|Posted on Saturday, August 30, 2003 - 12:43 pm: |
I got a question. In your novel, during Gwynn's drug-induced hallucination, the horse asks him, "Will there be daylight tomorrow?"
It rang a loud bell when I read it the first time, but I couldn't remember where exactly it might have come from until I was going through my notes just now. Is this a reference to "Fera-t-il jour demain?" in Paul Féval, or is it just a coincidence? Do you know if the books are available in English?
|Posted on Monday, September 08, 2003 - 09:42 pm: |
This is a bit embarrassing; I have a feeling that line is a quote I found somewhere, but I can't remember where. I haven't read Paul Feval, so if it is a quote from him, it's a secondhand one.
A couple of Feval's books are available in English, translated by Brian Stableford:
|Posted on Monday, September 08, 2003 - 09:49 pm: |
Hi again Luis,
Actually, I think I do know where I found that quote. It would have been from the Fantastic Victoriana website. I did a bit of browsing there, so probably I read the section on Les Habits Noirs and pinched the quote from there. I've just been back there now, and it looks familiar.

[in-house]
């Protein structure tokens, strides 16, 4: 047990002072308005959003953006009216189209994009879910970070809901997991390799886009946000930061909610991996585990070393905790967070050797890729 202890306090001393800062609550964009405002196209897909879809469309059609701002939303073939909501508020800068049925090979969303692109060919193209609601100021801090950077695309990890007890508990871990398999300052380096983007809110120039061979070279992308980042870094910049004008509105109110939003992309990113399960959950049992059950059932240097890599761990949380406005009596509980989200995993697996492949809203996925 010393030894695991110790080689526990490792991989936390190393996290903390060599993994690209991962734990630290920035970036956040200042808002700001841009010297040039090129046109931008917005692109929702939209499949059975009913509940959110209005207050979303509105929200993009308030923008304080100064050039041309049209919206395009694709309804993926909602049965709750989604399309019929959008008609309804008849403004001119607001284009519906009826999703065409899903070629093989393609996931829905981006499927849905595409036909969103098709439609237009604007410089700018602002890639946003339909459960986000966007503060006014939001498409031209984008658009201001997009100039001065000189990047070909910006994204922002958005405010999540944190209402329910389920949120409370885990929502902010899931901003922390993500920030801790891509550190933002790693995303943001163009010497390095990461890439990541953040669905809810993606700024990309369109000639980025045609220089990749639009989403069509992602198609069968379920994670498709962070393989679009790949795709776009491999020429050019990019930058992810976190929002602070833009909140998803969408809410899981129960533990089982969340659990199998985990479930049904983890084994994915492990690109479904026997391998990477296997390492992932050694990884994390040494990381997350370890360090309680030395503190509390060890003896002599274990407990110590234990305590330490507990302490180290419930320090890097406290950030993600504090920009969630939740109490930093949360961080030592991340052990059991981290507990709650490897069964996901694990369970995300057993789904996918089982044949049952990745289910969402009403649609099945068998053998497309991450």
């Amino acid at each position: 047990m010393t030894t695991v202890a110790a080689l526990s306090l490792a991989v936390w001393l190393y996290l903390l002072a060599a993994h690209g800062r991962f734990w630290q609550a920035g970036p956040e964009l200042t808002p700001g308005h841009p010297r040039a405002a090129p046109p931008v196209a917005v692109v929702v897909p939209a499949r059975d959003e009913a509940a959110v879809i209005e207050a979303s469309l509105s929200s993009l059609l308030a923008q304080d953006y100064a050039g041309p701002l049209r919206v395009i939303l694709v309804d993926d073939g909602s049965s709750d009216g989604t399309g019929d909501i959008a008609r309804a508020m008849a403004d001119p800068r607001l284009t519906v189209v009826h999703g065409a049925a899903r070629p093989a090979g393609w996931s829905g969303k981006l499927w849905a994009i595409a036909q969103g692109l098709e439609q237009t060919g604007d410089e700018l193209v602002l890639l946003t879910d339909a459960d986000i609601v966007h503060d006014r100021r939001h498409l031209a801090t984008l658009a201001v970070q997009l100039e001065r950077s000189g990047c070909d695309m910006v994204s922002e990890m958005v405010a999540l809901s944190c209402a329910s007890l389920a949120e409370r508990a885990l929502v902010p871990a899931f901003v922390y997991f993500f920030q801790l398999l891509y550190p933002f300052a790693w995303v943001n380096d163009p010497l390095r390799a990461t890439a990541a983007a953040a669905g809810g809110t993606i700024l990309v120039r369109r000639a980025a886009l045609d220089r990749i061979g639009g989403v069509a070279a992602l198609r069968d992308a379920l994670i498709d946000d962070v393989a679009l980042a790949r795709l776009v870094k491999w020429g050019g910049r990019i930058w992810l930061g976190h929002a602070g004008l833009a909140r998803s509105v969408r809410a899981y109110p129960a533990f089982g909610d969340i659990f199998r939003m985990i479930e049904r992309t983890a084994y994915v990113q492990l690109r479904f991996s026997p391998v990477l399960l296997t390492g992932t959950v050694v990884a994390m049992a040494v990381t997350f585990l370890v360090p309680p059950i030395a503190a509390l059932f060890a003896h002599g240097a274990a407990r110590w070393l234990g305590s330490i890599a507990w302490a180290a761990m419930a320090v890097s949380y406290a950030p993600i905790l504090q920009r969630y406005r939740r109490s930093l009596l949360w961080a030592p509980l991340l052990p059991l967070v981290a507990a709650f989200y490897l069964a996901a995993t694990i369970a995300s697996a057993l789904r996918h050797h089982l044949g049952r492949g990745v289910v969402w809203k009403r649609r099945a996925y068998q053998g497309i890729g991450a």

|Posted on Monday, September 08, 2003 - 11:24 pm: |
Actually there is lots of Paul Féval in English . . . Most of it is in old translations though. The only new stuff is by Stableford (which is well worth reading).
|Posted on Tuesday, September 09, 2003 - 03:34 pm: |
Hi Kirsten, Brendan,
I recently discovered that Black Coat Press is going to reprint a lot of Féval, including the novels translated by Stableford. I'll go and track down the older titles, thanks!
|Posted on Tuesday, September 09, 2003 - 11:48 pm: |
Cool! . . . There are so many interesting authors that nobody reads . . . Lately I have become emmersed in Tarchetti. There are a few books of his translated into English. I don't know if the translations are any good; but he is an author worth reading if you like old fantastic literature . . .
|Posted on Wednesday, September 10, 2003 - 12:51 am: |
I've recently read 'Nightwood' by Djuna Barnes.
I don't know if nobody reads her, but she's certainly an interesting author.
Splendid edge-of-surreal stuff, lovely and strange, and at the same time written with great control - one of those books where the author's conscious and subconscious minds seem to be working in perfect unison.